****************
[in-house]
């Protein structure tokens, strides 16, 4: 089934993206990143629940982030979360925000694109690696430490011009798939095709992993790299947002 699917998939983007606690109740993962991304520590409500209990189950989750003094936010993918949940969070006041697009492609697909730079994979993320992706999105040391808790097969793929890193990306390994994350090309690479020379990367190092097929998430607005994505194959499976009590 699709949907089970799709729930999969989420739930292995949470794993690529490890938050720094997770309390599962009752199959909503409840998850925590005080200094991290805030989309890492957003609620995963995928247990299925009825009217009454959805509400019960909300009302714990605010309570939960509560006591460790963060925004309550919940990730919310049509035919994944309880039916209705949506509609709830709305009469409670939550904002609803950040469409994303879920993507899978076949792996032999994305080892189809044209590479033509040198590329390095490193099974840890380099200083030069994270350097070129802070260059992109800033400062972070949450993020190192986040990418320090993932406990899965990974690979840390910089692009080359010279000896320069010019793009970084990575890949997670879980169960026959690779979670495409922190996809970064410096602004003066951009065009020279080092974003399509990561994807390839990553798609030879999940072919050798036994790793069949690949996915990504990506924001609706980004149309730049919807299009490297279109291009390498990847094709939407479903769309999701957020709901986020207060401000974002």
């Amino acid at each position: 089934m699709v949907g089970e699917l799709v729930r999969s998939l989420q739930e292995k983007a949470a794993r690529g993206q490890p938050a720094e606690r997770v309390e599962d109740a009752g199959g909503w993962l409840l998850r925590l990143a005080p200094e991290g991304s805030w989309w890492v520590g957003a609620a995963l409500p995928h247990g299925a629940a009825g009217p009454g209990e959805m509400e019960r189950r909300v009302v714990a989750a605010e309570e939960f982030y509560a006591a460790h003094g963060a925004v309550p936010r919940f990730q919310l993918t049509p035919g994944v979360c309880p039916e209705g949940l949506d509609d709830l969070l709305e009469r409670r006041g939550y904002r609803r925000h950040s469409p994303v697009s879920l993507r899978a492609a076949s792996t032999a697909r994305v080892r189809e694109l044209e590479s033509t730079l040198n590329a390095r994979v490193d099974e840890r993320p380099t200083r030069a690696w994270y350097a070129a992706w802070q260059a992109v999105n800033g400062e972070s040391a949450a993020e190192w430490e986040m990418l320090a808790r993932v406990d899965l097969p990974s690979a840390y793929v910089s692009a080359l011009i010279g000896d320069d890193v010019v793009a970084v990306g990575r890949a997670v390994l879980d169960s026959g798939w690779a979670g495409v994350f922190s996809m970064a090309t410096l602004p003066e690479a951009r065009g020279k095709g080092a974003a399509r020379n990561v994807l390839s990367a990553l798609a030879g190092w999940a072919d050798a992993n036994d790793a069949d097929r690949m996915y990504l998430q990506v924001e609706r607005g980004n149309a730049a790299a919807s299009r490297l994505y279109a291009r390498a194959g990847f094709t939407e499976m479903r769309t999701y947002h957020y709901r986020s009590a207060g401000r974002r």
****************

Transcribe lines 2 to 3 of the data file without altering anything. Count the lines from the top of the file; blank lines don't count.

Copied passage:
């Protein structure tokens, strides 16, 4: 089934993206990143629940982030979360925000694109690696430490011009798939095709992993790299947002 699917998939983007606690109740993962991304520590409500209990189950989750003094936010993918949940969070006041697009492609697909730079994979993320992706999105040391808790097969793929890193990306390994994350090309690479020379990367190092097929998430607005994505194959499976009590 699709949907089970799709729930999969989420739930292995949470794993690529490890938050720094997770309390599962009752199959909503409840998850925590005080200094991290805030989309890492957003609620995963995928247990299925009825009217009454959805509400019960909300009302714990605010309570939960509560006591460790963060925004309550919940990730919310049509035919994944309880039916209705949506509609709830709305009469409670939550904002609803950040469409994303879920993507899978076949792996032999994305080892189809044209590479033509040198590329390095490193099974840890380099200083030069994270350097070129802070260059992109800033400062972070949450993020190192986040990418320090993932406990899965990974690979840390910089692009080359010279000896320069010019793009970084990575890949997670879980169960026959690779979670495409922190996809970064410096602004003066951009065009020279080092974003399509990561994807390839990553798609030879999940072919050798036994790793069949690949996915990504990506924001609706980004149309730049919807299009490297279109291009390498990847094709939407479903769309999701957020709901986020207060401000974002």
């Amino acid at each position: 089934m699709v949907g089970e699917l799709v729930r999969s998939l989420q739930e292995k983007a949470a794993r690529g993206q490890p938050a720094e606690r997770v309390e599962d109740a009752g199959g909503w993962l409840l998850r925590l990143a005080p200094e991290g991304s805030w989309w890492v520590g957003a609620a995963l409500p995928h247990g299925a629940a009825g009217p009454g209990e959805m509400e019960r189950r909300v009302v714990a989750a605010e309570e939960f982030y509560a006591a460790h003094g963060a925004v309550p936010r919940f990730q919310l993918t049509p035919g994944v979360c309880p039916e209705g949940l949506d509609d709830l969070l709305e009469r409670r006041g939550y904002r609803r925000h950040s469409p994303v697009s879920l993507r899978a492609a076949s792996t032999a697909r994305v080892r189809e694109l044209e590479s033509t730079l040198n590329a390095r994979v490193d099974e840890r993320p380099t200083r030069a690696w994270y350097a070129a992706w802070q260059a992109v999105n800033g400062e972070s040391a949450a993020e190192w430490e986040m990418l320090a808790r993932v406990d899965l097969p990974s690979a840390y793929v910089s692009a080359l011009i010279g000896d320069d890193v010019v793009a970084v990306g990575r890949a997670v390994l879980d169960s026959g798939w690779a979670g495409v994350f922190s996809m970064a090309t410096l602004p003066e690479a951009r065009g020279k095709g080092a974003a399509r020379n990561v994807l390839s990367a990553l798609a030879g190092w999940a072919d050798a992993n036994d790793a069949d097929r690949m996915y990504l998430q990506v924001e609706r607005g980004n149309a730049a790299a919807s299009r490297l994505y279109a291009r390498a194959g990847f094709t939407e499976m479903r769309t999701y947002h957020y709901r986020s009590a207060g401000r974002r």